All across Europe, spending on infrastructure is supposed to be under pressure amid fiscal tightening and challenging financing conditions for private construction projects.
That is not the case, however, in northern Poland‘s largest city, Gdansk. In February, the Gdansk’ Council’s Infrastructure Investment Management Company handed out a 221.4 million Euro contract for the fourth stage of the Slowackiego IV road and tunnel project, which links the airport to the Gdansk port, to a joint venture comprising of Spanish engineering giant OHL and Polish group PBG.
To be completed over a 36-month period, the project’s most prominent feature revolves around the creation of twin tunnels under the mouth of the River Vistula in the Baltic Sea. The tunnels, each 1.075 kilometres long, will feature an 11-metre free diameter circular cross-section, two lanes, and shoulders in each.
Significant though that project is from Gdansk’s point of view, it is only a snippet of the road building boom currently underway across Poland.
In the lead-up to preparations for its co-hosting of the Euro 2012 football championship with Ukraine, the Polish government embarked on a whopping 95 billion zloty (roughly $A34 billion) infrastructure spending spree. The majority of this went to highways as part of a plan to more than double the nation’s 674-kilometre road network, which existed in 2007, when Poland’s role in co-hosting the tournament was announced.
Furthermore, with the road building program expected to run until 2015, the sector is not expected to slow down any time soon even though the games have now passed. In its recent report on Poland’s infrastructure, Business Monitor International (BMI) says it expects good growth ahead, with the sector expected to draw around $US60 billion in investment between 2007 and 2015.
Thanks largely to the road building program, along with significant work on railways, tramlines, stations and airport terminals – not to mention the building of four stadiums – the civil construction sector in Poland has been the standout performer among very weak building conditions elsewhere in Europe. In the five years spanning 2006 to 2010, BMI says, civil construction activity averaged more than nine per cent annualized growth. Last year, even as work cratered elsewhere on the continent, the value of work done in the sector rose by a further 11.8 per cent.
Along with the games, much of the upgrade reflected a desire to improve the nation’s infrastructure, which was in a poor state following the collapse of communism two decades ago and which acted as a barrier to foreign investment.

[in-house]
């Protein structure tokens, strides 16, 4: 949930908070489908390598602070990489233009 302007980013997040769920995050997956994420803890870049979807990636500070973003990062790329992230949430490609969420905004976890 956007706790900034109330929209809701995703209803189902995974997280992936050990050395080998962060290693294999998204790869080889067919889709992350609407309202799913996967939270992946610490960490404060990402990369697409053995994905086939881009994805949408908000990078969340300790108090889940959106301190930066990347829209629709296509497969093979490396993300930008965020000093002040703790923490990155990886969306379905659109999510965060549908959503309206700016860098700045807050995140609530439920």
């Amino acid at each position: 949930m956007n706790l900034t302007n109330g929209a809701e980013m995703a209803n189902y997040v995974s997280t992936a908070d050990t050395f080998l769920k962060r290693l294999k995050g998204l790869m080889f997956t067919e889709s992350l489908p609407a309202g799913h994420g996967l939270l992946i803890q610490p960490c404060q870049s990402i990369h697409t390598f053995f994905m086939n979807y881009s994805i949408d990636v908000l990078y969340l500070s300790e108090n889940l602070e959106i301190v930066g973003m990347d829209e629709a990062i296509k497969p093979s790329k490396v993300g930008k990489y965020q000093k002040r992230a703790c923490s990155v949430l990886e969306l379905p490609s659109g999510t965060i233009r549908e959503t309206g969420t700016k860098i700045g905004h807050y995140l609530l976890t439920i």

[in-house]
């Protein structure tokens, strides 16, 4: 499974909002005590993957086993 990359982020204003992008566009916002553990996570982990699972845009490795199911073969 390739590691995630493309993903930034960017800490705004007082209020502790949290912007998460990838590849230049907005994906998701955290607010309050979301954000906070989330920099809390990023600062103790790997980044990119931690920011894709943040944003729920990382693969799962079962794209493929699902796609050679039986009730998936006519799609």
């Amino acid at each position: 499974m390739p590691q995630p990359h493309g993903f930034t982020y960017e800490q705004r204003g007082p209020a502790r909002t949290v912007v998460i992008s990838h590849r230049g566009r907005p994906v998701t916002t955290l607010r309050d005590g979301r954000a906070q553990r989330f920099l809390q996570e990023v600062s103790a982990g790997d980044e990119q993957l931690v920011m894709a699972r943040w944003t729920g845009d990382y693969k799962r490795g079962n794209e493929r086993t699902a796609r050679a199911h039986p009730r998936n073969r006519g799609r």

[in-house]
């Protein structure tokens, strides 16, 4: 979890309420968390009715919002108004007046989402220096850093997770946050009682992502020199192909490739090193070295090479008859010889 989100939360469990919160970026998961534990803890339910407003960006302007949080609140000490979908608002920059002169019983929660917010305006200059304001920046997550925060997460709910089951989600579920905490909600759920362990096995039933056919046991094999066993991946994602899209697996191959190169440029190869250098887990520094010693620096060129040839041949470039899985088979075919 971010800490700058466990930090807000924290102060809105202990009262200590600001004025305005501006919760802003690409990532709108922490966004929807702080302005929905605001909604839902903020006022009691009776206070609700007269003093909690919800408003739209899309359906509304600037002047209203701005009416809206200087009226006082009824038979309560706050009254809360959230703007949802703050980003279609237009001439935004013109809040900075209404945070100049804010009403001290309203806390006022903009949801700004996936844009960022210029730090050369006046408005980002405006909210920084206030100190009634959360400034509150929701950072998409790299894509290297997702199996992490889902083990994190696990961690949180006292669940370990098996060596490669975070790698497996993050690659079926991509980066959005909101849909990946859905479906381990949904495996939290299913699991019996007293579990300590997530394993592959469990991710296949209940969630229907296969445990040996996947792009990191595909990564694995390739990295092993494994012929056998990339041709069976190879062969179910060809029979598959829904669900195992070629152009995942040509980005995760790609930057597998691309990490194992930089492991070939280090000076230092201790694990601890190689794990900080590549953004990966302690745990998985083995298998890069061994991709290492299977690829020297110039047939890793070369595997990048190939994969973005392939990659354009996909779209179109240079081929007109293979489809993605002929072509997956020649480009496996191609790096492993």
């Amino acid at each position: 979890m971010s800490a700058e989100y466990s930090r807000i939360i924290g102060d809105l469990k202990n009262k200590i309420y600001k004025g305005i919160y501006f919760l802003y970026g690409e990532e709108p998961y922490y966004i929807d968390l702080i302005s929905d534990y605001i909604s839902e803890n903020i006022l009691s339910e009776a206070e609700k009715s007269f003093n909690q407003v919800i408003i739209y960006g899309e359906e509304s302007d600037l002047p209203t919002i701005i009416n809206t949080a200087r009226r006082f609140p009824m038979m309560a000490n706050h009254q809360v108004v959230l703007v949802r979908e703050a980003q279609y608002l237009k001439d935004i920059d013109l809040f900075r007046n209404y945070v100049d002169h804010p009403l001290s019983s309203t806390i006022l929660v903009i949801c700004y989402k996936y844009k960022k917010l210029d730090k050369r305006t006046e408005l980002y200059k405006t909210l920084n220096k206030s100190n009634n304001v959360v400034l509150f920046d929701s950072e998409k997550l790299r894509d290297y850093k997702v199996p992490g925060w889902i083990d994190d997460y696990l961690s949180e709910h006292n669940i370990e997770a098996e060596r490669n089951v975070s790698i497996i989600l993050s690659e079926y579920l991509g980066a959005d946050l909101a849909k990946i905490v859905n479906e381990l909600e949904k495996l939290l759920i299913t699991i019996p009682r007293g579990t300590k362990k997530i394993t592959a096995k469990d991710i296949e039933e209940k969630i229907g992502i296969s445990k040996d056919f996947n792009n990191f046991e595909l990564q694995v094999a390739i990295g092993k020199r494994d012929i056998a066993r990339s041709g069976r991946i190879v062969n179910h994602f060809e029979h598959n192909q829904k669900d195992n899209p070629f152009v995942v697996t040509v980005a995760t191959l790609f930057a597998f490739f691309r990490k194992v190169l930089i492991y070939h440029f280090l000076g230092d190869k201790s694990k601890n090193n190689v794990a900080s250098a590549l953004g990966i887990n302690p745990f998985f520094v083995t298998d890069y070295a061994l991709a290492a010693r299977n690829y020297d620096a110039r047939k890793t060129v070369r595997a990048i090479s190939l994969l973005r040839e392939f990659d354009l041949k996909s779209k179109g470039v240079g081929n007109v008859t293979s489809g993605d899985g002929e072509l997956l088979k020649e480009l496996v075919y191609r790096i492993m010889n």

All of this has helped shield the nation ‘s economy from the European downturn. Last year, Poland’s economy grew by 4.3 per cent, more than double the rate of Europe as a whole. In 2012 and 2013, the International Monetary Fund (IMF) expects the country’s economy to grow by a respectable 2.6 per cent and 3.2 per cent respectively even as Europe as a whole experiences virtually no growth at all.
This has not, however, meant huge returns for builders. Thanks to cut price competition, over-optimism with regard to profit margins and unexpected increases in prices of asphalt, cement, fuel and steel, many bids for work have turned out poorly economically. In the most public example, Chinese contractor Covec went bust after undercutting the government’s own estimate by 40 per cent with regard to a contract to build two sections of the A2 highway from Warsaw west to the German border – causing significant delays to that project.
Indeed, even as activity was going full steam ahead, no fewer than 85 Polish construction firms went into bankruptcy in the first four months of this year, the Financial Times reported on June 27. This is up from 60 for the same period one year earlier.
Despite this, the program has provided a significant boost in terms of civil construction employment and the overall economy.
With its team eliminated in the group stage, one aspect of UEFA Euro 2012 did not go as planned for Poland.
At least with all the roads it is building, the country has something to show for its efforts.